Image GailForce: Blinking Red - Cyber War and Malign Influence Operations Today [Lima Charlie News][Graphic: Lima Charlie News]
GailForce: Blinking Red - Cyber War and Malign Influence Operations Today [Lima Charlie News][Graphic: Lima Charlie News]

#GailForce: Blinking Red – Cyber War and Malign Influence Operations Today

Opinion: Capt. Gail Harris reports on cyber warfare and Russia’s malign influence operations. Where are we and where do we still need to go?

One of my favorite quotes is one the Reverend Martin Luther King, Jr. liked to use from the words of an old minister: “Lord we ain’t what we should be and we ain’t what we gonna be, but thank God, we ain’t what we was!”

That quote was foremost in my mind as I drove out to Aspen, Colorado to attend this year’s Aspen Security Forum. I was eager to hear what advances have or have not been made in addressing the top national security threat of our time: cyber warfare.

Attending events like this allows me to get updated directly from the people currently leading the charge. I’ll talk more about what I see as the desired end state shortly.

Each year the intelligence community provides Congress with a Worldwide Threat Assessment. Since 2013, the cyber threat has been at the top of the list. An unclassified version of the 2018 report is available online and can be accessed here.

I’ve written about it before, but my last active duty assignment was working as the military intelligence lead for developing and determining what role, if any, the intelligence community would play in cyber. It involved working with over 30 Department of Defense commands and all the three letter intelligence agencies in Washington. It was one of the most challenging but ultimately most satisfying things I’ve ever done.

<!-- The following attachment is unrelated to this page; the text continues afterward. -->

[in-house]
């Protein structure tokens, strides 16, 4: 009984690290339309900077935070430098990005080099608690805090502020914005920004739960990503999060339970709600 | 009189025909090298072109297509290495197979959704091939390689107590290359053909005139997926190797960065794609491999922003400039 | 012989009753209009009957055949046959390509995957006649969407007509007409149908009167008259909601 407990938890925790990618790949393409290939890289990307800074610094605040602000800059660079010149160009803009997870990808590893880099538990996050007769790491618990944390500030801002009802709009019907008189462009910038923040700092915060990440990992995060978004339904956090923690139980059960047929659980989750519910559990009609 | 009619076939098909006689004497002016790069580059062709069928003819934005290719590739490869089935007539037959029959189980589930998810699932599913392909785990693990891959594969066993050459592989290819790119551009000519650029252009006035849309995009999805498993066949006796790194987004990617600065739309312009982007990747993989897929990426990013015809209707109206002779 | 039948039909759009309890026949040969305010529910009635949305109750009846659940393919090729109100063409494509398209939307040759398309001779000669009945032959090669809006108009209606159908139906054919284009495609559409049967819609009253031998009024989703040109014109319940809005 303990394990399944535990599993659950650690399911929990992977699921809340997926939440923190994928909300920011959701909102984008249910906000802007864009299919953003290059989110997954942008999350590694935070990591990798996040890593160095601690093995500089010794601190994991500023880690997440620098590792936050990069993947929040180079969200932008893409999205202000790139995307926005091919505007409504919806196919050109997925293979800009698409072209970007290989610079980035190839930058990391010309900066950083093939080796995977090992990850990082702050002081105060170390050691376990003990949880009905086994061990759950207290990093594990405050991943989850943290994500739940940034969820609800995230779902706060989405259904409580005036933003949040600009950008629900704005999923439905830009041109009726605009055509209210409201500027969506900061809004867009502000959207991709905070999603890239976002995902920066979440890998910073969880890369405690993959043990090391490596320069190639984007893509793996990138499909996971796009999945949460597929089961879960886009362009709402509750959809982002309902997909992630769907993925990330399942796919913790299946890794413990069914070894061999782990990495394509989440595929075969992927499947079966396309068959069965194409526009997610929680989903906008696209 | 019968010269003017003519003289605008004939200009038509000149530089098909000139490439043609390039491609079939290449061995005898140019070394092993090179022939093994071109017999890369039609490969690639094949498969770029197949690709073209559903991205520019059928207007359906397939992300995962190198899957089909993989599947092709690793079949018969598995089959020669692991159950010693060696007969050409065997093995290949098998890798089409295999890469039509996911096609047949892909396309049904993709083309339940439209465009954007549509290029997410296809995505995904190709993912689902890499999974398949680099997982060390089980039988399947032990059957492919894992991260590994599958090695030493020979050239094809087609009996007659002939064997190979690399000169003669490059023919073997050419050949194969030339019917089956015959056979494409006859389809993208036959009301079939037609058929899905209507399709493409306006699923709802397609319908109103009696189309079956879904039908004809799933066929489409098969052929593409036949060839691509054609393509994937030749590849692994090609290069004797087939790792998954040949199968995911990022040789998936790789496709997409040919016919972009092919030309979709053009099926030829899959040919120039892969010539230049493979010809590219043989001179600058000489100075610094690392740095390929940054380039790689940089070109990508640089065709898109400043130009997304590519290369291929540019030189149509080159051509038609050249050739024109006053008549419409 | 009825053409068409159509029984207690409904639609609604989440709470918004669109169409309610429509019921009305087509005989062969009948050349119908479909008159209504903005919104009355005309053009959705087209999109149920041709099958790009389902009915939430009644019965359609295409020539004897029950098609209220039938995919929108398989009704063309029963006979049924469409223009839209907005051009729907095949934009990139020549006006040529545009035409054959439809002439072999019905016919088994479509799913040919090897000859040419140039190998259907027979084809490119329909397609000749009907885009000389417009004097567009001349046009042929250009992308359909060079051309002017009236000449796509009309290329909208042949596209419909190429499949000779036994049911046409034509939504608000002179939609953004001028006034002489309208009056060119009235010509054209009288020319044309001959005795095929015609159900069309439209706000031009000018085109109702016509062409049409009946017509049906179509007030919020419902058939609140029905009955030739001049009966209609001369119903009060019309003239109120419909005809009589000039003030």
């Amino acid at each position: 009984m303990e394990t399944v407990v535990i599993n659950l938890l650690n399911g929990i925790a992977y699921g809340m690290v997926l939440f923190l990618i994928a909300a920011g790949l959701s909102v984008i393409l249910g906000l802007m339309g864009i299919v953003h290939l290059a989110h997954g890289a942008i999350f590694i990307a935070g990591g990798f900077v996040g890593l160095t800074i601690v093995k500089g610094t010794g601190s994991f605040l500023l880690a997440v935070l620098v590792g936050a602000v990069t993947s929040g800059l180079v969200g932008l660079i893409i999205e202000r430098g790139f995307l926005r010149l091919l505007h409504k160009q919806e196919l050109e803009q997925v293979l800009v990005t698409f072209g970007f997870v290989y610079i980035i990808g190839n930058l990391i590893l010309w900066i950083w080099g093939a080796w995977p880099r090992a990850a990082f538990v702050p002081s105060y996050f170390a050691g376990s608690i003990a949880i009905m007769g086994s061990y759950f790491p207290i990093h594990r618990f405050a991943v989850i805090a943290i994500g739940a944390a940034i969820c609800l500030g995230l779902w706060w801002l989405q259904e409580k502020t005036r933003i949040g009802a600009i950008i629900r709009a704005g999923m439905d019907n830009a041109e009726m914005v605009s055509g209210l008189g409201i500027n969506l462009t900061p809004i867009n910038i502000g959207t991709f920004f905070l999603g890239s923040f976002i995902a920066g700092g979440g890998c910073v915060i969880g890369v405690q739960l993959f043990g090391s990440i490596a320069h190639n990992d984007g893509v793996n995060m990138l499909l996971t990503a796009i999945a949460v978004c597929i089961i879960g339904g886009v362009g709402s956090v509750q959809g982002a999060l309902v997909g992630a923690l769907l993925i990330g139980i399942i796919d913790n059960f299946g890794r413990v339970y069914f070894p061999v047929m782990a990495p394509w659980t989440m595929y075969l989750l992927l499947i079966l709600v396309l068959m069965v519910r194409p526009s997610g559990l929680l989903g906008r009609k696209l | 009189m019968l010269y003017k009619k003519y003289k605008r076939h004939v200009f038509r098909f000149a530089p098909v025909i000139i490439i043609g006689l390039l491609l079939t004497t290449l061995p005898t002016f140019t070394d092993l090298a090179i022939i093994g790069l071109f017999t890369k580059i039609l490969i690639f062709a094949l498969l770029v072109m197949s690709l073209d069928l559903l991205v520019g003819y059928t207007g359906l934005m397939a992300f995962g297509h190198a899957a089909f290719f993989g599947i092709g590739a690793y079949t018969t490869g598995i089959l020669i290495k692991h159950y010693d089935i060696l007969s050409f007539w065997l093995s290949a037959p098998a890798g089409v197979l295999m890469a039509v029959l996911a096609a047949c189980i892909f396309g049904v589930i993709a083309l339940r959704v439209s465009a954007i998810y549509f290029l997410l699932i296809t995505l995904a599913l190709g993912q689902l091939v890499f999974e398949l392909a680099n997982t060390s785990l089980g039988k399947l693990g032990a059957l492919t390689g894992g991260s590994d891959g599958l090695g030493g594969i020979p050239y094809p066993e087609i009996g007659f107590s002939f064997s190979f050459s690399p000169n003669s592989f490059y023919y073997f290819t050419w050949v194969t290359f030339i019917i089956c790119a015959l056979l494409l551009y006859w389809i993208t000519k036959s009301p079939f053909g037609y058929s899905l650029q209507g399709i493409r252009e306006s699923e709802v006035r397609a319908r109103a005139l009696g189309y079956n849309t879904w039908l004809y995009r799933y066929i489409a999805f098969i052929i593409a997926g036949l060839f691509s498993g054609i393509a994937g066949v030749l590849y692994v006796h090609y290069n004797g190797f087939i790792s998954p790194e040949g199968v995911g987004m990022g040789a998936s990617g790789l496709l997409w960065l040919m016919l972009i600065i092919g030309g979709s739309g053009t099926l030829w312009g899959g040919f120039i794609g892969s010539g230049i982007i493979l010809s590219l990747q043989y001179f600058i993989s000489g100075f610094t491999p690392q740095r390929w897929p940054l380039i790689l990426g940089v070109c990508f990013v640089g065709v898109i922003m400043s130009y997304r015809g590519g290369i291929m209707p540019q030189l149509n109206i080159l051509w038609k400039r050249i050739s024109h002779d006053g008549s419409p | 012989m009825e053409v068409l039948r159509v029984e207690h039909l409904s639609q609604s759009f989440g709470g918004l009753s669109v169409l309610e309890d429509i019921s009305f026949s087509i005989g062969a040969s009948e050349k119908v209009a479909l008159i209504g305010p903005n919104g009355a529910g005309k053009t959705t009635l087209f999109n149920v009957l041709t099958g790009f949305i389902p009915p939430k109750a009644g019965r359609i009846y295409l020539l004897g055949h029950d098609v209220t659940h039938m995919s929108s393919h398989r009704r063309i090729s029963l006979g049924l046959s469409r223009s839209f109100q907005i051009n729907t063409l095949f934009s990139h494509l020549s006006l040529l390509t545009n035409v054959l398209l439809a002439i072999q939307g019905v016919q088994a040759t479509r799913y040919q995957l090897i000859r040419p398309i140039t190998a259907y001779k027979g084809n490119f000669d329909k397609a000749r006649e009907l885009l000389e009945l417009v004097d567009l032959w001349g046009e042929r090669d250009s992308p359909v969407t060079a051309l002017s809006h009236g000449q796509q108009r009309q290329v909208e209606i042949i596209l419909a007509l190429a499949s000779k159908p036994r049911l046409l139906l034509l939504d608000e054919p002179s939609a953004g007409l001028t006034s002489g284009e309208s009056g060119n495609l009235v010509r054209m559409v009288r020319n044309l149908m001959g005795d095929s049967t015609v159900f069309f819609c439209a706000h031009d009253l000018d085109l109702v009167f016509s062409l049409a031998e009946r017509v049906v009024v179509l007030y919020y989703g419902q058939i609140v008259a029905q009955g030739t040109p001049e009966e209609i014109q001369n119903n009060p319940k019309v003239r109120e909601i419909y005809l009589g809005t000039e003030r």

All of the issues being talked about today were being discussed and debated then; privacy, information sharing, etc. Because of the hard work and dedication of many unsung heroes, we’ve come very far, but we still have a long way to go. I believe it will take a 9/11 type event to get everyone out of their silos of self-interest and on the same sheet of music to pass laws and regulations needed.

On July 13th, Director of National Intelligence (DNI), Dan Coats spoke before the Hudson Institute, a D.C.-based think tank, to emphasize that the lights are indeed blinking red:

“You only need to go back less than two decades ago to put, I think, the current cyber threat into its proper context. In 2001, our vulnerability was heightened because of the stovepipe approach of our intelligence and law enforcement communities that produced what they called “silos of information.” At the time, intelligence and law enforcement communities were identifying alarming activities that suggested that an attack was potentially coming to the United States. It was in the months prior to September 2001 when, according to then CIA Director George Tenet, the system was blinking red. And here we are nearly two decades later, and I’m here to say the warning lights are blinking red again. Today, the digital infrastructure that serves this country is literally under attack.”

Last week, an impressive group of the leaders of every major intelligence agency in the U.S. addressed the nation at a press conference to emphasize the ongoing threat of Russian cyber attacks and malign activities against the U.S. and its allies, and to reassure the public that every effort was being made to protect the coming midterm elections.